Head space: an exploration into architecture and neuroscience

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dc.contributor.author Lamas, Mariana
dc.date.accessioned 2012-08-06T10:37:52Z
dc.date.available 2012-08-06T10:37:52Z
dc.date.issued 2012-08-06
dc.identifier.uri http://hdl.handle.net/10539/11734
dc.description.abstract The mental capacity for knowledge production, storage and dissemination is one of the characteristics that makes us human. Throughout history humankind has built spaces to accommodate knowledge in its various forms: from medieval monasteries to state-of-the-art research laboratories. The evolution of these ‘knowledge spaces’ and their architectural character can tell us a lot about a society´s views and perceptions of knowledge. Using monasteries, universities, libraries and research laboratories as examples of ‘knowledge spaces’ this essay aims to explore the relationship between knowledge and architecture throughout history in order to understand where knowledge has traditionally been produced, stored and disseminated. Drawing on this information, the appropriateness of the historical typologies will be assessed with regards to today´s context where the nature of knowledge is rapidly changing as a result of the emergence of new technologies en_ZA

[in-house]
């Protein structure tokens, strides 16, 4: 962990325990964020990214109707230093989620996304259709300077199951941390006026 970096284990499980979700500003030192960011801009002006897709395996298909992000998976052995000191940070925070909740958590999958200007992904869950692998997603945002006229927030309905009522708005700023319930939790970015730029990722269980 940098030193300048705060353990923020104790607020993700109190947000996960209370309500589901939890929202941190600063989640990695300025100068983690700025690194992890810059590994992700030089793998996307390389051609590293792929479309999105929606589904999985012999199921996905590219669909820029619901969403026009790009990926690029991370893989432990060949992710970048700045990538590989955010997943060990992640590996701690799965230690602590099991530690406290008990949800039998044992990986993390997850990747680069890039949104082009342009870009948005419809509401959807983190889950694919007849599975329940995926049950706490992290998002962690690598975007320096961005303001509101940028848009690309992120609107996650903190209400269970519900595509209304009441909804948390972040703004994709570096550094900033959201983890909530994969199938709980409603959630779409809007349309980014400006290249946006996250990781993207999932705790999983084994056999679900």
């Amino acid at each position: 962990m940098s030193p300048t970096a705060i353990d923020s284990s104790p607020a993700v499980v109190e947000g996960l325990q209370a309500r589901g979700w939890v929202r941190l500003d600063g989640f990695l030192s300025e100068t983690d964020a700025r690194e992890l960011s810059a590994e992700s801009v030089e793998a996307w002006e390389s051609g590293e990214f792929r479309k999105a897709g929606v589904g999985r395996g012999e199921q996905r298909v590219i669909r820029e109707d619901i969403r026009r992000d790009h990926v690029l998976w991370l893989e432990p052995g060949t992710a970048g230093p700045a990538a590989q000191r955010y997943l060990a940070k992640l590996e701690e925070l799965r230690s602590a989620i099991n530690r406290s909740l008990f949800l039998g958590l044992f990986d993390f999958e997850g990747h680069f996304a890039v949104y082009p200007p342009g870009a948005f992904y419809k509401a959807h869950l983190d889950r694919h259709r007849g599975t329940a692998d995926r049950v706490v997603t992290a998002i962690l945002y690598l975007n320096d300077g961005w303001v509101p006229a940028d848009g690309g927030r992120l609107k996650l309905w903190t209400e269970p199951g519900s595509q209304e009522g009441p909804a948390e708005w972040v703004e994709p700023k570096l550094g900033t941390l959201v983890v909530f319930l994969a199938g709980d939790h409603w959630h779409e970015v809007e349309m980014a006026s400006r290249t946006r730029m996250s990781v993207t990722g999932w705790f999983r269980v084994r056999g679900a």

dc.language.iso en en_ZA
dc.subject Neuroscience en_ZA
dc.subject Knowledge space en_ZA
dc.subject Research institution en_ZA
dc.subject Medical imaging facility en_ZA
dc.subject Laboratory design en_ZA
dc.subject Campus design en_ZA
dc.title Head space: an exploration into architecture and neuroscience en_ZA
dc.type Thesis en_ZA


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    Thesis (Ph.D.)--University of the Witwatersrand, 1972.

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